Determining your objective goals. Short term, intermediate, or long-term. Understanding the process of analysis and its relationship to forecasting.

Model options and choices. What to use and when!

The GFS, EURO, NAM 3k, NAM 12K, Canadian, HRRR, MJO, ensembles, teleconnections, etc.

Locating, learning, and knowing what’s essential to make a reliable forecast.

The art and science of model interpretation: Using and understanding model output. Its called guidance for a reason!

Learn how to analyze key parameters such as:

Surface and upper air data

Vorticity and energy

Precipitation output

Wind and pressure


A simulation of the basic process using model output.

BREAK: A 25-30 minute recess to enjoy a catered lunch…


Thunderstorms, tornadoes, derechoes, and squall lines.

Soundings. What are they and why should I care?

Instability (CAPE) vs (CIN) Critical interaction involving moisture, heating, and forcing.

Uncovering the ingredients of a severe weather set-up.

TVS signatures. What to look for on radar.

Role of SPC vs NWS, and your local TV station regarding the warning process.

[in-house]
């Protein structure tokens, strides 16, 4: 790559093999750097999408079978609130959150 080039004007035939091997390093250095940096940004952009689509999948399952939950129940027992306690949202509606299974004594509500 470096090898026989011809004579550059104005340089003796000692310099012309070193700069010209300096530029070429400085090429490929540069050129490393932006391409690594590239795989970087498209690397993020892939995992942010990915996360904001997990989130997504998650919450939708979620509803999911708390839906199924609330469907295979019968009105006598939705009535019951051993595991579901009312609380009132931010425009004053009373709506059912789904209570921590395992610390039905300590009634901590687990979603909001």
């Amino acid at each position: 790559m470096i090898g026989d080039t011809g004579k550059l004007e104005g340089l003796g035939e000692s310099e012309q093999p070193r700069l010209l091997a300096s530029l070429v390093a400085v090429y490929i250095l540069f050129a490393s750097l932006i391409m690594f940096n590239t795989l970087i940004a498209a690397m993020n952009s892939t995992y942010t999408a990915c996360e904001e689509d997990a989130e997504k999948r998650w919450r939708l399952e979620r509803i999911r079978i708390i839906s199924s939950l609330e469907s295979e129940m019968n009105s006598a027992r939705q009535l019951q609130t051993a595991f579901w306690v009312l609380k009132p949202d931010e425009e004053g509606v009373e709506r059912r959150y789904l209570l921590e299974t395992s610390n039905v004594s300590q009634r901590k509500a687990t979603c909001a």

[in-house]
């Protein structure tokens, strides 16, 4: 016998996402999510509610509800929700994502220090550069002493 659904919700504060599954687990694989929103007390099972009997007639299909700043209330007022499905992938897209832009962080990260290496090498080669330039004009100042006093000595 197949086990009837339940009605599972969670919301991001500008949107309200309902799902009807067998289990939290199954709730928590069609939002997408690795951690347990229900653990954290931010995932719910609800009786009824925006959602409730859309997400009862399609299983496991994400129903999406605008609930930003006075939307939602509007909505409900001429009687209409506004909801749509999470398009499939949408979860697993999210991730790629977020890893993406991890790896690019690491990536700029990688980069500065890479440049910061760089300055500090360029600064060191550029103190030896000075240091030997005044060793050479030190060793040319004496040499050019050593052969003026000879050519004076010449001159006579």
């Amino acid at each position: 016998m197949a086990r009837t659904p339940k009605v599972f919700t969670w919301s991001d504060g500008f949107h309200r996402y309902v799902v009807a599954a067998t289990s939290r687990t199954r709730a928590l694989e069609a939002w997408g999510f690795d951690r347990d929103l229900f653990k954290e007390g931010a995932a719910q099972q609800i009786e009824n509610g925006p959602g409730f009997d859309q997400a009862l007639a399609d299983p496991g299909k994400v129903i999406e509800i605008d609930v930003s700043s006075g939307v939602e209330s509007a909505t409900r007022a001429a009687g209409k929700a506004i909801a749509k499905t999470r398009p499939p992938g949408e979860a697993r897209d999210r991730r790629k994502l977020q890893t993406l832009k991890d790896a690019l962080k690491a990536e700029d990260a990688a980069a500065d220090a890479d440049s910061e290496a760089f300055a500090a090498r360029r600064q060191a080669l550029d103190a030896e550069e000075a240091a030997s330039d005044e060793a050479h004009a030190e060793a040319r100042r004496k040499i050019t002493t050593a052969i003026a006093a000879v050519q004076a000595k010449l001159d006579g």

Simulated model driven forecast of a severe weather event/tornado outbreak


The key ingredients required for significant winter storm:

How to forecast the rain snow line.

How to forecast snow totals from QPF

Determining totals from snow ratios.

What to look for at the surface and at upper levels (500 and 850mb)

Model bias and determining the storm track

Simulated model driven forecast of a significant Midwest winter storm


An open period for attendees to ask questions regarding relevant topics or issues discussed during the day.


Some final words of inspiration from the events headliners

Once again, to reserve a spot or ask questions send an email to See you when the bell rings! T. Swails

ALSO, PLEASE CONSIDER WHAT YOU'RE GETTING...I hope you are aware of how far ahead of the competition TSwails has been in catching the trends of our extreme weather the past few weeks. It takes a heck of a lot of commitment, passion, and knowledge to do that. This is now my job and that's why I'm asking for a voluntary subscription fee of $12 dollars a year, one dollar a month to keep TSwails going. Together we can create one of the best, most unique, and reliable weather sites in the Midwest. Your contribution of 3 cents a day, allows me to stay free of the corporate world and pour my energy into doing what I do best, forecasting the weather! We hope you see the value and hard work that goes into the site everyday. You support in any way is sincerely appreciated. Thanks and roll weather. To donate click on the secure green box below.